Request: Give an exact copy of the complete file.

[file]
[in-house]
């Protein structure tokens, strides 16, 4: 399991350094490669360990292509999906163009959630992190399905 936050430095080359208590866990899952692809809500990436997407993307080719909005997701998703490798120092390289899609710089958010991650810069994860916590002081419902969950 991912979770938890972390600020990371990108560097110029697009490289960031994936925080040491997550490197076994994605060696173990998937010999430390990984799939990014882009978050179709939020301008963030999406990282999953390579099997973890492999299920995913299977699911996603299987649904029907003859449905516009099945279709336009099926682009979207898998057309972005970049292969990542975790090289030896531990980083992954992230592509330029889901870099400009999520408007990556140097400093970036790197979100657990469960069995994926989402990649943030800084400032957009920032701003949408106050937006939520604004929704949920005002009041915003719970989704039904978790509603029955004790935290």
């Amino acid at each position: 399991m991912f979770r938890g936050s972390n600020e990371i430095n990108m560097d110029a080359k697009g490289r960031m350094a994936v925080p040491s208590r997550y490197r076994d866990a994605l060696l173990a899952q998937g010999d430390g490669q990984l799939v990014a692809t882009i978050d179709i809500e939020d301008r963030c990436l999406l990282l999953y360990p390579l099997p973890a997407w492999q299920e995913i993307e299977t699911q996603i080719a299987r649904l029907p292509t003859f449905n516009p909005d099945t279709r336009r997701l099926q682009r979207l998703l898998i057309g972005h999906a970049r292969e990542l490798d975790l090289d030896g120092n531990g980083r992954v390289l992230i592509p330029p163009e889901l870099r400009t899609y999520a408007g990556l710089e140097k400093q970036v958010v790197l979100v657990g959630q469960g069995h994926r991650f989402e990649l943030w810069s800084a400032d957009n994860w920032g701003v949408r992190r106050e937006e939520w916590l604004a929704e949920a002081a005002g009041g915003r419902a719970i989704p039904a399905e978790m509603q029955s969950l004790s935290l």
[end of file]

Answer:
[in-house]
């Protein structure tokens, strides 16, 4: 399991350094490669360990292509999906163009959630992190399905 936050430095080359208590866990899952692809809500990436997407993307080719909005997701998703490798120092390289899609710089958010991650810069994860916590002081419902969950 991912979770938890972390600020990371990108560097110029697009490289960031994936925080040491997550490197076994994605060696173990998937010999430390990984799939990014882009978050179709939020301008963030999406990282999953390579099997973890492999299920995913299977699911996603299987649904029907003859449905516009099945279709336009099926682009979207898998057309972005970049292969990542975790090289030896531990980083992954992230592509330029889901870099400009999520408007990556140097400093970036790197979100657990469960069995994926989402990649943030800084400032957009920032701003949408106050937006939520604004929704949920005002009041915003719970989704039904978790509603029955004790935290």
């Amino acid at each position: 399991m991912f979770r938890g936050s972390n600020e990371i430095n990108m560097d110029a080359k697009g490289r960031m350094a994936v925080p040491s208590r997550y490197r076994d866990a994605l060696l173990a899952q998937g010999d430390g490669q990984l799939v990014a692809t882009i978050d179709i809500e939020d301008r963030c990436l999406l990282l999953y360990p390579l099997p973890a997407w492999q299920e995913i993307e299977t699911q996603i080719a299987r649904l029907p292509t003859f449905n516009p909005d099945t279709r336009r997701l099926q682009r979207l998703l898998i057309g972005h999906a970049r292969e990542l490798d975790l090289d030896g120092n531990g980083r992954v390289l992230i592509p330029p163009e889901l870099r400009t899609y999520a408007g990556l710089e140097k400093q970036v958010v790197l979100v657990g959630q469960g069995h994926r991650f989402e990649l943030w810069s800084a400032d957009n994860w920032g701003v949408r992190r106050e937006e939520w916590l604004a929704e949920a002081a005002g009041g915003r419902a719970i989704p039904a399905e978790m509603q029955s969950l004790s935290l």